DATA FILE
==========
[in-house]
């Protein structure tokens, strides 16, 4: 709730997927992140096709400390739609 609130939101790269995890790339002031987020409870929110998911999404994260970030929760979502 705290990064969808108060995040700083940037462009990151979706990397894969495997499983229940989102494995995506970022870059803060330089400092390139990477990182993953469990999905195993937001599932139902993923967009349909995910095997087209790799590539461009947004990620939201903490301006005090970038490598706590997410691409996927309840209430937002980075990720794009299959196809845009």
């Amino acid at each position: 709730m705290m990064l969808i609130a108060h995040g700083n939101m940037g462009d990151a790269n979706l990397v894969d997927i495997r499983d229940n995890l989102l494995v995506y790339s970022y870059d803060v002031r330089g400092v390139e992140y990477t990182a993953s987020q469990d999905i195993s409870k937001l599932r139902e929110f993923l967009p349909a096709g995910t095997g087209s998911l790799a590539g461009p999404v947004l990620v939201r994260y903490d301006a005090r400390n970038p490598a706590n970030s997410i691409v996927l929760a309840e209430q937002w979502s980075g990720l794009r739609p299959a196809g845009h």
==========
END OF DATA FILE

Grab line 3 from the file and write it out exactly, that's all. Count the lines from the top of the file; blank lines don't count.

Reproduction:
């Amino acid at each position: 709730m705290m990064l969808i609130a108060h995040g700083n939101m940037g462009d990151a790269n979706l990397v894969d997927i495997r499983d229940n995890l989102l494995v995506y790339s970022y870059d803060v002031r330089g400092v390139e992140y990477t990182a993953s987020q469990d999905i195993s409870k937001l599932r139902e929110f993923l967009p349909a096709g995910t095997g087209s998911l790799a590539g461009p999404v947004l990620v939201r994260y903490d301006a005090r400390n970038p490598a706590n970030s997410i691409v996927l929760a309840e209430q937002w979502s980075g990720l794009r739609p299959a196809g845009h």